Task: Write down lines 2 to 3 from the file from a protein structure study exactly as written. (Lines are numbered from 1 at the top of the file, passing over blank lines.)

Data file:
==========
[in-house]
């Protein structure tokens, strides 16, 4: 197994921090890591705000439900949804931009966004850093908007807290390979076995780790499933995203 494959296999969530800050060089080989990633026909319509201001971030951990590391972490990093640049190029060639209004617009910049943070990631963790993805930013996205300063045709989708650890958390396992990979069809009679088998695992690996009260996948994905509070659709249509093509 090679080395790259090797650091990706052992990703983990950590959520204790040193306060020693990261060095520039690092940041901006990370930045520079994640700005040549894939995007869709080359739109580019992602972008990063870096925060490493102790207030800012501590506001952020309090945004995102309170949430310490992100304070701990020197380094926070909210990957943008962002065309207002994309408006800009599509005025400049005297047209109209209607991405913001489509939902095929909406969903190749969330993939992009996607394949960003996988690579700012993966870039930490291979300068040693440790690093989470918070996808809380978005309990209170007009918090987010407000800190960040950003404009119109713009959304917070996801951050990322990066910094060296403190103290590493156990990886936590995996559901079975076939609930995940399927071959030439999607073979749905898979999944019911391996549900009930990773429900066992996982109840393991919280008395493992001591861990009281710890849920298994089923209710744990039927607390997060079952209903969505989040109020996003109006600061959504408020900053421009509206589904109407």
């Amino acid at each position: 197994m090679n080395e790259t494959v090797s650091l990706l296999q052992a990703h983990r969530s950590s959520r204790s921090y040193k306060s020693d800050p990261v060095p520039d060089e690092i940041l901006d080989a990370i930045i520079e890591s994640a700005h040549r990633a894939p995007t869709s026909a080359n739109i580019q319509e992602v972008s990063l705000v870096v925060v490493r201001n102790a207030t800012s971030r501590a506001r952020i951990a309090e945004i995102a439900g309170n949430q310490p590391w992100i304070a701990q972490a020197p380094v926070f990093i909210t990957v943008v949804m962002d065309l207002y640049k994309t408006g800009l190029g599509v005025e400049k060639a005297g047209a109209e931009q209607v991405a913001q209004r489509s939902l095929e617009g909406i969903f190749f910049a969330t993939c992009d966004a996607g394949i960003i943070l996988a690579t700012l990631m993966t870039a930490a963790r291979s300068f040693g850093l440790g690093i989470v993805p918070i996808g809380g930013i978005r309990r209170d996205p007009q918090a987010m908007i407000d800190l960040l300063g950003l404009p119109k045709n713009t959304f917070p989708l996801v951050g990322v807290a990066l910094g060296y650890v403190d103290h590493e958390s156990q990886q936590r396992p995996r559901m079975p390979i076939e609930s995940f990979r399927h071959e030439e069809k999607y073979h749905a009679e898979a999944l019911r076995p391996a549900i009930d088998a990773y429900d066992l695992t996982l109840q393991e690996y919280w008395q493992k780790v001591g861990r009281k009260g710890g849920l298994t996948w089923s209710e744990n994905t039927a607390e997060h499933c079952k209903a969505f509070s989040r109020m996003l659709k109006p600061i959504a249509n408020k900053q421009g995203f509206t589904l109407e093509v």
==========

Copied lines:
């Protein structure tokens, strides 16, 4: 197994921090890591705000439900949804931009966004850093908007807290390979076995780790499933995203 494959296999969530800050060089080989990633026909319509201001971030951990590391972490990093640049190029060639209004617009910049943070990631963790993805930013996205300063045709989708650890958390396992990979069809009679088998695992690996009260996948994905509070659709249509093509 090679080395790259090797650091990706052992990703983990950590959520204790040193306060020693990261060095520039690092940041901006990370930045520079994640700005040549894939995007869709080359739109580019992602972008990063870096925060490493102790207030800012501590506001952020309090945004995102309170949430310490992100304070701990020197380094926070909210990957943008962002065309207002994309408006800009599509005025400049005297047209109209209607991405913001489509939902095929909406969903190749969330993939992009996607394949960003996988690579700012993966870039930490291979300068040693440790690093989470918070996808809380978005309990209170007009918090987010407000800190960040950003404009119109713009959304917070996801951050990322990066910094060296403190103290590493156990990886936590995996559901079975076939609930995940399927071959030439999607073979749905898979999944019911391996549900009930990773429900066992996982109840393991919280008395493992001591861990009281710890849920298994089923209710744990039927607390997060079952209903969505989040109020996003109006600061959504408020900053421009509206589904109407």
């Amino acid at each position: 197994m090679n080395e790259t494959v090797s650091l990706l296999q052992a990703h983990r969530s950590s959520r204790s921090y040193k306060s020693d800050p990261v060095p520039d060089e690092i940041l901006d080989a990370i930045i520079e890591s994640a700005h040549r990633a894939p995007t869709s026909a080359n739109i580019q319509e992602v972008s990063l705000v870096v925060v490493r201001n102790a207030t800012s971030r501590a506001r952020i951990a309090e945004i995102a439900g309170n949430q310490p590391w992100i304070a701990q972490a020197p380094v926070f990093i909210t990957v943008v949804m962002d065309l207002y640049k994309t408006g800009l190029g599509v005025e400049k060639a005297g047209a109209e931009q209607v991405a913001q209004r489509s939902l095929e617009g909406i969903f190749f910049a969330t993939c992009d966004a996607g394949i960003i943070l996988a690579t700012l990631m993966t870039a930490a963790r291979s300068f040693g850093l440790g690093i989470v993805p918070i996808g809380g930013i978005r309990r209170d996205p007009q918090a987010m908007i407000d800190l960040l300063g950003l404009p119109k045709n713009t959304f917070p989708l996801v951050g990322v807290a990066l910094g060296y650890v403190d103290h590493e958390s156990q990886q936590r396992p995996r559901m079975p390979i076939e609930s995940f990979r399927h071959e030439e069809k999607y073979h749905a009679e898979a999944l019911r076995p391996a549900i009930d088998a990773y429900d066992l695992t996982l109840q393991e690996y919280w008395q493992k780790v001591g861990r009281k009260g710890g849920l298994t996948w089923s209710e744990n994905t039927a607390e997060h499933c079952k209903a969505f509070s989040r109020m996003l659709k109006p600061i959504a249509n408020k900053q421009g995203f509206t589904l109407e093509v």